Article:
Daniel Turner first became enamoured with the kittiwake when he was a teenager growing up in North Shields in the 1970s, where the North Sea meets the River Tyne.
“I would cross the Tyne on the Shields ferry and on the way I would also observe some of the plant life of the limestone grassland at the clifftops,” he remembers.
He’d visit the birds’ nests and watch almost 5,000 pairs of kittiwakes, taking photographs of them flying around among the fulmars, cormorants and herring gulls.
The black-legged kittiwake is a gull that divides its time between the Atlantic and the coastline. “They’re not like other gulls,” says Paul Buskin, an ornithologist who leads the community group Kittiwakes upon the Tyne. “They’re a soft, gentle gull and they won’t eat your fish and chips.”
Kittiwake fans come on the ferry in the summer from as far afield as the Netherlands to get to know the birds at the annual Kittiwakes and Doughnuts event.
Turner, 64, has been recording the kittiwakes across Tyneside for 27 years, and has travelled abroad to conferences and written extensively on the bird for books and scientific papers, dipping into his savings because his pension doesn’t cover the cost.
The kittiwake is on the International Union for Conservation of Nature (IUCN) red list as a vulnerable species and the UK’s kittiwake population has fallen by 60% since 1986. But in North Shields, they’re bucking the trend – an anomaly that’s a source of amazement and pride to Turner, who thinks that other gulls might be following the group back to North Shields when they return from their winter out at sea. “We’re attracting new birds on the Tyne – maybe they tagged on to the groups because they looked more promising,” he says.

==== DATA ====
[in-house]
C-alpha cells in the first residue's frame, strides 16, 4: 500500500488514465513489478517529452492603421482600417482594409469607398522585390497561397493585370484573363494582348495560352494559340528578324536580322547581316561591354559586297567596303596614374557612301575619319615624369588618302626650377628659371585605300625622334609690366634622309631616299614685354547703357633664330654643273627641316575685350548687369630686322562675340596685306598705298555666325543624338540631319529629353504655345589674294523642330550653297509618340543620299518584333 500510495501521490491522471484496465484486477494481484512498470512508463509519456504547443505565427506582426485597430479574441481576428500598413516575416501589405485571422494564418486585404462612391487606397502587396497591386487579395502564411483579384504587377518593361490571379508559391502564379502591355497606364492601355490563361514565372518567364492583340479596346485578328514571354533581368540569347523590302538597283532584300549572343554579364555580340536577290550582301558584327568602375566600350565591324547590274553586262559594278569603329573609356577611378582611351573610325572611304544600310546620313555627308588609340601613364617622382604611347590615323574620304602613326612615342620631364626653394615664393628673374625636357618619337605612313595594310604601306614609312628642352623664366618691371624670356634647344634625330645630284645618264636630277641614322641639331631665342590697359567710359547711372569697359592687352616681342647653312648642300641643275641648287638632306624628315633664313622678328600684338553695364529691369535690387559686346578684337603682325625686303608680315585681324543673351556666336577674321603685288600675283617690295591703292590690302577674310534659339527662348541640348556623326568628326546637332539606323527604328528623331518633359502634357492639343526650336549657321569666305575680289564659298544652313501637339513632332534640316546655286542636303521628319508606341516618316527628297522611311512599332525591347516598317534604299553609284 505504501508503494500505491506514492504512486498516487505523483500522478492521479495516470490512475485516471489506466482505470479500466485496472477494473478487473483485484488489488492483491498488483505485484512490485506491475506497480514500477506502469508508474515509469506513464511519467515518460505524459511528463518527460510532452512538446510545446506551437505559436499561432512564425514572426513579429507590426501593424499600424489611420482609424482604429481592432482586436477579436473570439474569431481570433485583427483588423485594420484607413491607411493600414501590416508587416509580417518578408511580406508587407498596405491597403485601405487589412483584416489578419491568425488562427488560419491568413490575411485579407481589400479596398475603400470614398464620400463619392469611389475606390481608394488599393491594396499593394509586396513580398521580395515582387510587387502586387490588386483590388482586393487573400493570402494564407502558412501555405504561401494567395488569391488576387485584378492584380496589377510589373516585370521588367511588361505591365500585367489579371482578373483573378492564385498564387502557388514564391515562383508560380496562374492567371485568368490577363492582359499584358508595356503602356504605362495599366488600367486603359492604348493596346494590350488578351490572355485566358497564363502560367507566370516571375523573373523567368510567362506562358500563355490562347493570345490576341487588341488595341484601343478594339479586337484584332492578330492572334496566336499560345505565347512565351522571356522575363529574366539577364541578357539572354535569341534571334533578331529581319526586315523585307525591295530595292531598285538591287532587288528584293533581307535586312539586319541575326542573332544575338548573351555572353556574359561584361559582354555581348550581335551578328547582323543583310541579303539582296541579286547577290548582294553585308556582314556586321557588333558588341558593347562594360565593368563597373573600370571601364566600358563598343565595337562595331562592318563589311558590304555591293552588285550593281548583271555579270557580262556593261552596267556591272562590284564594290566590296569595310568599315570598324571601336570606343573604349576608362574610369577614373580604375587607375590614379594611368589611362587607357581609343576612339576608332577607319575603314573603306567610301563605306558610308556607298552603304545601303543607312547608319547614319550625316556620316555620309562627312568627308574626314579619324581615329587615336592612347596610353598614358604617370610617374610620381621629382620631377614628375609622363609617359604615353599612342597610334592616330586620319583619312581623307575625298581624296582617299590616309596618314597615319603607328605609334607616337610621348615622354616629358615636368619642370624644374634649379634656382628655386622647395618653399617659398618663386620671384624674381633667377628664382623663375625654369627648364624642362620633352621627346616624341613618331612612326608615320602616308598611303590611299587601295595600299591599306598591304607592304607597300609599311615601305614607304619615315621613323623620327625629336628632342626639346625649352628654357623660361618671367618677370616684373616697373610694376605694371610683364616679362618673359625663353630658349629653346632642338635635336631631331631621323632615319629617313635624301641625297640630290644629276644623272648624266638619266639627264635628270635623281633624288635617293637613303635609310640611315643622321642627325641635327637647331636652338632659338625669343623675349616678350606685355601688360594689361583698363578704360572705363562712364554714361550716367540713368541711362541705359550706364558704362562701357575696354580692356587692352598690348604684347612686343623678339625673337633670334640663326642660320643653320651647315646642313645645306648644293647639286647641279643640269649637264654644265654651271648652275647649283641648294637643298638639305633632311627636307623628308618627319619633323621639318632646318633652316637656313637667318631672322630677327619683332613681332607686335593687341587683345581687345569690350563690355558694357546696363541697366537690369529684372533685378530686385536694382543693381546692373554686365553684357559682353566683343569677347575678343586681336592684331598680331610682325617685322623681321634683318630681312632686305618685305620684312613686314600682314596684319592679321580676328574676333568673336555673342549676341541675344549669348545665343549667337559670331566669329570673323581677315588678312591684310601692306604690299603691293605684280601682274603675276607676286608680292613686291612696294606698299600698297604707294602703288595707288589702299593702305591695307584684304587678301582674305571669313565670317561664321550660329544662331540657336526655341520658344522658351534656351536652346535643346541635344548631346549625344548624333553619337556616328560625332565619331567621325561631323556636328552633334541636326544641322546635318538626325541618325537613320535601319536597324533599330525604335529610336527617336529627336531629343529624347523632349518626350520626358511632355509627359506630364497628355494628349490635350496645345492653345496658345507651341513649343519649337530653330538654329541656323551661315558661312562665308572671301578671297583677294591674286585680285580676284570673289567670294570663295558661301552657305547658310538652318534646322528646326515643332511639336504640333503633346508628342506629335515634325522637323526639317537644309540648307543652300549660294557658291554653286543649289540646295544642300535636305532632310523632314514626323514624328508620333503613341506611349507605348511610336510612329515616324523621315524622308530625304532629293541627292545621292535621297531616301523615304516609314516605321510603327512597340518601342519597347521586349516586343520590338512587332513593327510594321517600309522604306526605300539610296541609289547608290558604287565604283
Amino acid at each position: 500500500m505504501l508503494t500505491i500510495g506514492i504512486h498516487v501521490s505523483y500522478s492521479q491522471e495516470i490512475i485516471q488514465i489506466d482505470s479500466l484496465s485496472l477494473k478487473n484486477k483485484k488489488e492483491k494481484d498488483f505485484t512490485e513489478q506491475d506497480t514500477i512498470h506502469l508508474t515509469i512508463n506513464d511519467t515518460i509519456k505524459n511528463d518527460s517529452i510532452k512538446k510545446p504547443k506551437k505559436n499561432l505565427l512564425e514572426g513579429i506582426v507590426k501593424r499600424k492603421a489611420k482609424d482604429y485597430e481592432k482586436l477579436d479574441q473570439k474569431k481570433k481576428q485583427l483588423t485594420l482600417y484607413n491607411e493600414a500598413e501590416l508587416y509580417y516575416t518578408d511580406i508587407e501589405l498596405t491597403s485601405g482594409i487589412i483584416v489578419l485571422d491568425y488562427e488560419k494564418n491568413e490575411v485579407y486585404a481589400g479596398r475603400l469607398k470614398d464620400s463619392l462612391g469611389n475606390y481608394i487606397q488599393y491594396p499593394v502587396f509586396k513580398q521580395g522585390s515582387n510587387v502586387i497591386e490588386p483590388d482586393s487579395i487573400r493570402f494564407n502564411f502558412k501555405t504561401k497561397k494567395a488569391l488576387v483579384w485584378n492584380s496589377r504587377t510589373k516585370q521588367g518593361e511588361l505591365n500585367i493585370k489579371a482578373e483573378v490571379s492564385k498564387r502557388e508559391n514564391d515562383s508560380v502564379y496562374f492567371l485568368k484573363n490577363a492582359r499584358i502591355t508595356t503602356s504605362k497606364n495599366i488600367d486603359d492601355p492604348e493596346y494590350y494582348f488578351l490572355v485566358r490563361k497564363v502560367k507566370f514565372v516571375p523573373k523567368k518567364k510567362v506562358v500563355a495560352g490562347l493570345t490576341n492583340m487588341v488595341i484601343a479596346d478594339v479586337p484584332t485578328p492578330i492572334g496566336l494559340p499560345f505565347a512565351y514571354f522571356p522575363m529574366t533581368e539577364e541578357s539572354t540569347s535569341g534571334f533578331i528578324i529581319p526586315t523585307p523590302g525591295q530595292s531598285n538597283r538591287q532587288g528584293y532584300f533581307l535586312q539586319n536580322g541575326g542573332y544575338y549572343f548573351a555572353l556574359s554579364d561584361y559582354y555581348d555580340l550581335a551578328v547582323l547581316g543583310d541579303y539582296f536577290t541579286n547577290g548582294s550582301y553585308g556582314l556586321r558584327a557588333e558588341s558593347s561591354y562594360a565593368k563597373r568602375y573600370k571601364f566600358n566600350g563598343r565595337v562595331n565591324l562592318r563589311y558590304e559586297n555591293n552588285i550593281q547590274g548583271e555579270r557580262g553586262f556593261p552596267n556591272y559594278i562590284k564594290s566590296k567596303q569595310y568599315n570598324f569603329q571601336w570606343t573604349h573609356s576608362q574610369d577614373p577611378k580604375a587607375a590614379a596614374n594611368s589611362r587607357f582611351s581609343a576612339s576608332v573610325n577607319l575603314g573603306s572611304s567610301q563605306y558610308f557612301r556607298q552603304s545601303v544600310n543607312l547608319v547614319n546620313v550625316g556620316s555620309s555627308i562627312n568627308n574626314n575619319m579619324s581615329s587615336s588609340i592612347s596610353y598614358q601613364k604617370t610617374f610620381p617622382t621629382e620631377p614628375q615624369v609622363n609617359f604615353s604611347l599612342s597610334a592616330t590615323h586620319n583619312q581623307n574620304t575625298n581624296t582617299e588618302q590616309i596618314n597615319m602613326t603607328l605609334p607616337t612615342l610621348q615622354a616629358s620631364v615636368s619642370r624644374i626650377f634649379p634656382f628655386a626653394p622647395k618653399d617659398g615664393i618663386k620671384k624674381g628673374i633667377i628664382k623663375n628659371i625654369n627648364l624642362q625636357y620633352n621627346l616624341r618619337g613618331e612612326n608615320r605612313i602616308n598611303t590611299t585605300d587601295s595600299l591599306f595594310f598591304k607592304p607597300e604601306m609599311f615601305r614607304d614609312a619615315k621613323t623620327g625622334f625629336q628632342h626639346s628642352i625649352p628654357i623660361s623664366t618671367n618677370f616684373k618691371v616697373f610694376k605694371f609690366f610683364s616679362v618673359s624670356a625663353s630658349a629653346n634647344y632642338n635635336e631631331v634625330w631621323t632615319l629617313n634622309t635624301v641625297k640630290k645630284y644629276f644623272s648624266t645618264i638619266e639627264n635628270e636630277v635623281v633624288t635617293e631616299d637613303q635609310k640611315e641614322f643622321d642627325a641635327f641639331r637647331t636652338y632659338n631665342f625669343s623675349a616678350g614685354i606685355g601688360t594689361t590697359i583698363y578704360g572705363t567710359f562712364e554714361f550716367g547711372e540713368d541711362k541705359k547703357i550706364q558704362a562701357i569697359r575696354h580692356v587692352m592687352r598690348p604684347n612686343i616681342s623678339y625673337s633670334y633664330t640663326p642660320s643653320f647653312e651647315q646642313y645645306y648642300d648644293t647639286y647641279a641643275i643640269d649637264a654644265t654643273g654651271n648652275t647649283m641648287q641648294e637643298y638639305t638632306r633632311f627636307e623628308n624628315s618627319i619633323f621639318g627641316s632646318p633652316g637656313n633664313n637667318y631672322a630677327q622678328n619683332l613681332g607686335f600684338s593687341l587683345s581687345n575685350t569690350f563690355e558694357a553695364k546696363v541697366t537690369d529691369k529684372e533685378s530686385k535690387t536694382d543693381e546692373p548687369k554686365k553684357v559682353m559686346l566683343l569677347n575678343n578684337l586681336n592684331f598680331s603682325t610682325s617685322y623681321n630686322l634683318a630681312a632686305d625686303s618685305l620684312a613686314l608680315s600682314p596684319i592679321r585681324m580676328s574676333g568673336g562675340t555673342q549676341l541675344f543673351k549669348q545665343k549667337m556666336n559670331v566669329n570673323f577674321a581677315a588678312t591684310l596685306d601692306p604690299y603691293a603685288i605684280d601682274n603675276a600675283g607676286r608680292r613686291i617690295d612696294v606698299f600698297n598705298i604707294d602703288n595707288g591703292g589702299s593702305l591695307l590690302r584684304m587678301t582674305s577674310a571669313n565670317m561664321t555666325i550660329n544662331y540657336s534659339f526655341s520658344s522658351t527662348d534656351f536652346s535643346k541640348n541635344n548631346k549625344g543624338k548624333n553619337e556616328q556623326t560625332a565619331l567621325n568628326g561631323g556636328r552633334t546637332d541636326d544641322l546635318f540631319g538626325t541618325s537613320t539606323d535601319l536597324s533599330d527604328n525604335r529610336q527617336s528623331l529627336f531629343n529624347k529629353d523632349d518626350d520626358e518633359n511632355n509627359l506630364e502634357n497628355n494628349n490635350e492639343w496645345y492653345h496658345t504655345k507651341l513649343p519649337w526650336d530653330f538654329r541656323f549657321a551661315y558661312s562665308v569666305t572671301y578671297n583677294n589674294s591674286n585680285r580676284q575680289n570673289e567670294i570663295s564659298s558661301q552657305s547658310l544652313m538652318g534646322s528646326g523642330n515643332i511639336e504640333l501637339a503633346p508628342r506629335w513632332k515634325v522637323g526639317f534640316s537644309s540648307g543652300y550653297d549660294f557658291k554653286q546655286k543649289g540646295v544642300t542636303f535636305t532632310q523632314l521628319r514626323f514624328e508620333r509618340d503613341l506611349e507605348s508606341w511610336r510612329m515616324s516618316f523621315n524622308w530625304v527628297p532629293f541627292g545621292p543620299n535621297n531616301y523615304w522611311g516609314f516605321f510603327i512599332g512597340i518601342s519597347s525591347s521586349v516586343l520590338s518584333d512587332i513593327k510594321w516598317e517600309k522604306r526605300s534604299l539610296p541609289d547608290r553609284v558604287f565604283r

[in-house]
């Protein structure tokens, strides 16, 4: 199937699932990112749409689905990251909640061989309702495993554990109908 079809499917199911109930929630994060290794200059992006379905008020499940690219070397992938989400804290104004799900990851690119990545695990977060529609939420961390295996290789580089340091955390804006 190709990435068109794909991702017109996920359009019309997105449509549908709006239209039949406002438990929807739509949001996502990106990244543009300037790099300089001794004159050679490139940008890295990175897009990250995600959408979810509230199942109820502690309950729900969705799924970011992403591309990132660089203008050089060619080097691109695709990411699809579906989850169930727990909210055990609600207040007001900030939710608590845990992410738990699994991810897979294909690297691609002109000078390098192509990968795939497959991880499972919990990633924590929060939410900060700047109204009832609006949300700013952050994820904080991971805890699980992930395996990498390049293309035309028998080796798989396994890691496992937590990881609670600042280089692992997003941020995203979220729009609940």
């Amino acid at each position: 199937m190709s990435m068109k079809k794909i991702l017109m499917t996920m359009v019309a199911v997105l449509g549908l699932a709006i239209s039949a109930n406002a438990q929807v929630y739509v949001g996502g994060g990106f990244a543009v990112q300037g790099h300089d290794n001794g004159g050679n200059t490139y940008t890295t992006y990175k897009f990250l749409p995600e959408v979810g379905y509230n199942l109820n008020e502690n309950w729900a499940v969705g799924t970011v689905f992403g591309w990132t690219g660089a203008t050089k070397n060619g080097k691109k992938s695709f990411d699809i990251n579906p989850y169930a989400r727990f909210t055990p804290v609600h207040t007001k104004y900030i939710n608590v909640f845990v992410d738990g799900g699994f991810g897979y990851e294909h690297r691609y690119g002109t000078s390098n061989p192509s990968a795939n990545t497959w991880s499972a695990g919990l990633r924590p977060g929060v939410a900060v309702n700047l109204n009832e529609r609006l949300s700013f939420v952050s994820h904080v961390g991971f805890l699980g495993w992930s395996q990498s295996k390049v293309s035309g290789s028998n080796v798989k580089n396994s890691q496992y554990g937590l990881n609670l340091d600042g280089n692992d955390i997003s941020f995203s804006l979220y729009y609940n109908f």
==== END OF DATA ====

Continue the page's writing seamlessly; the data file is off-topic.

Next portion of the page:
Most kittiwakes in Tyneside can be found in Gateshead and Newcastle. The colony on the River Tyne in North Shields, around one and a half miles from the sea, has been there since 1949. The kittiwakes in this part of the UK nest farther inland than the species does anywhere else in the world.
“It’s a world first that they live inland, and North Shields is where the story began. These kittiwakes are part of the local heritage,” says Buskin.
The kittiwakes are due to arrive in the next couple of weeks and will be looking for their tried and tested spots to nest and raise their young. Vanessa Amaral-Rogers of the RSPB says: “The Tyne kittiwakes are particularly special as some of them travel farther inland to our towns and cities where, instead of cliffs and rock ledges, human-built ledges on buildings and bridges provide suitable places to nest.”
But the group’s usual nesting place in North Shields, on a ledge on a riverside residential building called Ferry Mews, has been covered with netting by a landlord concerned about his tenants.
This group of kittiwakes is resilient – they’re only in this spot because they were displaced from the warehouse next door when it was converted into apartments 30 years ago.
Their situation isn’t unusual. All kittiwakes in Tyneside have a tough time when they fly back after the winter. Over the years, they’ve returned to find their nesting spots covered with deterrents such as nets, spikes and paint, or to find that buildings have been demolished.